The Gospel Project: Valuing Life

GospelProject
Last year, I wrote a session for LifeWay’s The Gospel Project on “The Meaning of Life.”  That session is in the current issue for Winter 2013-2014: “A God-Centered Worldview.”  My contribution is about meaning and purpose in human lives in a world void of God. It reflects on the writings of King Solomon (Ecclesiastes), the apostle Paul, William Lane Craig, Friedrich Nietzsche, Bertrand Russell, and others. It also looks at the value that Jesus’ resurrection gives to human life. Along with the study, I wrote some devotionals. LifeWay Christian Resources has made one devotional available online here: Valuing Life

Sinful, Scandalous C.S. Lewis, Joy, and the Incarnation

Sinful, Scandalous C.S. Lewis, Joy, and the Incarnation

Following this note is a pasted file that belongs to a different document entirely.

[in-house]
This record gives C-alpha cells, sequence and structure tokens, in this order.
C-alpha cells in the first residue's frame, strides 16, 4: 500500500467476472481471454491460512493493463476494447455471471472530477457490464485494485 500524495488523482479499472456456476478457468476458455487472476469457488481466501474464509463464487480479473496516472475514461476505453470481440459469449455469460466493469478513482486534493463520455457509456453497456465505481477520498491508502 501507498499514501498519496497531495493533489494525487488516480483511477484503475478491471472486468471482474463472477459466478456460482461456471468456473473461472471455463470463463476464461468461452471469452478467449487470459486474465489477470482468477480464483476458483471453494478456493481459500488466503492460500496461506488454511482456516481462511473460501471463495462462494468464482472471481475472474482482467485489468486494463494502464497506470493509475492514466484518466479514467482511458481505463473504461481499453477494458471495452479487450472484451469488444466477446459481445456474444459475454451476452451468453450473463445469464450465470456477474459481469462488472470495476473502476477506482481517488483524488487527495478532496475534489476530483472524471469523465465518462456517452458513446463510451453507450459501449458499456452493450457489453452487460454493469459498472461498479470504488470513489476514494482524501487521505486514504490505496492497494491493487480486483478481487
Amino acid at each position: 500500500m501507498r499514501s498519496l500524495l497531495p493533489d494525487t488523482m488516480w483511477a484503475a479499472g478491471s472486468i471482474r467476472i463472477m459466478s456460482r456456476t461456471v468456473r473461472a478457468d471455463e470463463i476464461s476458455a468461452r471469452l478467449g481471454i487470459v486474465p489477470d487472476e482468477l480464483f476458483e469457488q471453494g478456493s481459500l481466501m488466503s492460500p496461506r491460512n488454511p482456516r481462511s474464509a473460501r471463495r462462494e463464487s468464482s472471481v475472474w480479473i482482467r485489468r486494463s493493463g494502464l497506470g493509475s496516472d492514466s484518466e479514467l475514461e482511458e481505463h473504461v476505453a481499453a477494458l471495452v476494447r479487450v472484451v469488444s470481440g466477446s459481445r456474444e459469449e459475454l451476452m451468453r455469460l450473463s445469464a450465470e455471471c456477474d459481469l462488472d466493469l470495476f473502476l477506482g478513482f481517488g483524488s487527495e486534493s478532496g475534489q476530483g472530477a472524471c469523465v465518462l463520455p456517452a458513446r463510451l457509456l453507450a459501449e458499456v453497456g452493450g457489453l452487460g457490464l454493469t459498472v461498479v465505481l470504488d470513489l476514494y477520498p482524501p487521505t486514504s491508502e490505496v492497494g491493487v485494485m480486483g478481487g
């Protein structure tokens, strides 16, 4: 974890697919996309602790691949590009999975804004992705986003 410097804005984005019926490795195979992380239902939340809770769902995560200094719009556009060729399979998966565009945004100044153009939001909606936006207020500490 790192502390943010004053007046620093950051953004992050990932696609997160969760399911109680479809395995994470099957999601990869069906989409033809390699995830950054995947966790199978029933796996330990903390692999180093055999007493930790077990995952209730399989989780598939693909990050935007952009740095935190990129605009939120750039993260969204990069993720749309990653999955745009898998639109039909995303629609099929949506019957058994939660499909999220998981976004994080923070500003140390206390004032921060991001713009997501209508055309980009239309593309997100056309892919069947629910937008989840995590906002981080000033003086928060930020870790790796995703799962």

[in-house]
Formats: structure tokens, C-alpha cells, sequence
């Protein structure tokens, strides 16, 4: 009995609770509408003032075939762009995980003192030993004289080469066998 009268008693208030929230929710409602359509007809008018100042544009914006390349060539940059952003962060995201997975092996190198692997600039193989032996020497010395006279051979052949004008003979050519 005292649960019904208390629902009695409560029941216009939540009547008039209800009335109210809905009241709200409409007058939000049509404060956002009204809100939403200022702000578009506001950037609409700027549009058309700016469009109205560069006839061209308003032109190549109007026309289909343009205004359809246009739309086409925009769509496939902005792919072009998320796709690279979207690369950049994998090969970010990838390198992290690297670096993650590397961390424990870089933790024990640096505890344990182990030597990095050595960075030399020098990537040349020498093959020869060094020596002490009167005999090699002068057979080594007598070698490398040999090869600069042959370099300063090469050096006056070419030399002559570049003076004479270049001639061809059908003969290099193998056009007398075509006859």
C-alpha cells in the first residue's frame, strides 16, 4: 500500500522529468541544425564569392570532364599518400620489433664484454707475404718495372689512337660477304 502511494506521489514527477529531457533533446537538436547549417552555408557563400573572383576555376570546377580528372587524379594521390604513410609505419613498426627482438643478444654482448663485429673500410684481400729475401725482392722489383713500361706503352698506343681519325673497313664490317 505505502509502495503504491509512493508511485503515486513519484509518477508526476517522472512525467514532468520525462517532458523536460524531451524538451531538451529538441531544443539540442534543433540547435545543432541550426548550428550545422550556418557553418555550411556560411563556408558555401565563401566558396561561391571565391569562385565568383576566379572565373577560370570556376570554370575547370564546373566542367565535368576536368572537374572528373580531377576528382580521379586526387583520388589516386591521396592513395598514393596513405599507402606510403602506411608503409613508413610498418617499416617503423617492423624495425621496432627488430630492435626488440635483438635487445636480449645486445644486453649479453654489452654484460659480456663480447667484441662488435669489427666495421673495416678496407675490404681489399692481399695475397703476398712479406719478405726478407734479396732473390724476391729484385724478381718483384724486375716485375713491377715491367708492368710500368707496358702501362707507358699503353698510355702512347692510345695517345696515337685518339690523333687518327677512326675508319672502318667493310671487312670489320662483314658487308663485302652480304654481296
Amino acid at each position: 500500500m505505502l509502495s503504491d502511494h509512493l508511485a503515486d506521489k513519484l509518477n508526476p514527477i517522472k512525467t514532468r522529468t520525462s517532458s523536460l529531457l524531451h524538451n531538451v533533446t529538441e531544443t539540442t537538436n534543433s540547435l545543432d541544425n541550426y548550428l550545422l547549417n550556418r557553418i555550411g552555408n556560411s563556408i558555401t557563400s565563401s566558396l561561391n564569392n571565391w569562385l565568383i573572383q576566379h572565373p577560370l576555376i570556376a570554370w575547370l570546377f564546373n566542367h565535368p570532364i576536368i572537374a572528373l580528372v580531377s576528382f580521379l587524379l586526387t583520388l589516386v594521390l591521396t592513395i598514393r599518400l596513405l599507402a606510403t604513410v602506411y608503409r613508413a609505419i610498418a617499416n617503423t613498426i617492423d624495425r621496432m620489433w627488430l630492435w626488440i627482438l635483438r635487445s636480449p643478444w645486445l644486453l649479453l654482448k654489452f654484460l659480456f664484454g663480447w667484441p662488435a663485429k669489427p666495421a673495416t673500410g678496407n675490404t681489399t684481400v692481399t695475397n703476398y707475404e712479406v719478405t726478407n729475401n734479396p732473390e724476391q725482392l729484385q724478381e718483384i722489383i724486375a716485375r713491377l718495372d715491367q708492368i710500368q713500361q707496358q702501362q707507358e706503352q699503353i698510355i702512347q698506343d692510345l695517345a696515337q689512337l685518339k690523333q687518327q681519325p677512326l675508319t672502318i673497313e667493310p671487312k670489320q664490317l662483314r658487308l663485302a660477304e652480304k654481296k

LewisSmokingA couple years ago at a wedding reception, I was asked what I write about and I mentioned that I had co-authored a couple books on CS Lewis.  A woman at the table responded by asking me what I thought of his personal life.  In particular, she wanted to know if I was bothered by the fact that he lived with a woman much older than he was, and likely had a sexual relationship with her.

The woman involved in this juicy affair was Mrs. Moore, the mother of an army friend of Lewis’s named Paddy Moore.  He and Lewis made a pact that if either of them was to be killed in the war the one who made it out alive would take care of the surviving parent of the one who lost his life.  Well, Paddy Moore was killed in the war, and true to his word, Lewis allowed Mrs. Moore to move in with him and he took care of her the rest of her life.  She was at the time an attractive middle aged woman, and there is reason to believe Lewis had a romantic relationship with her, not unlike the notorious relationship depicted in “The Graduate” between Dustin Hoffman’s character and “Mrs. Robinson.” Continue reading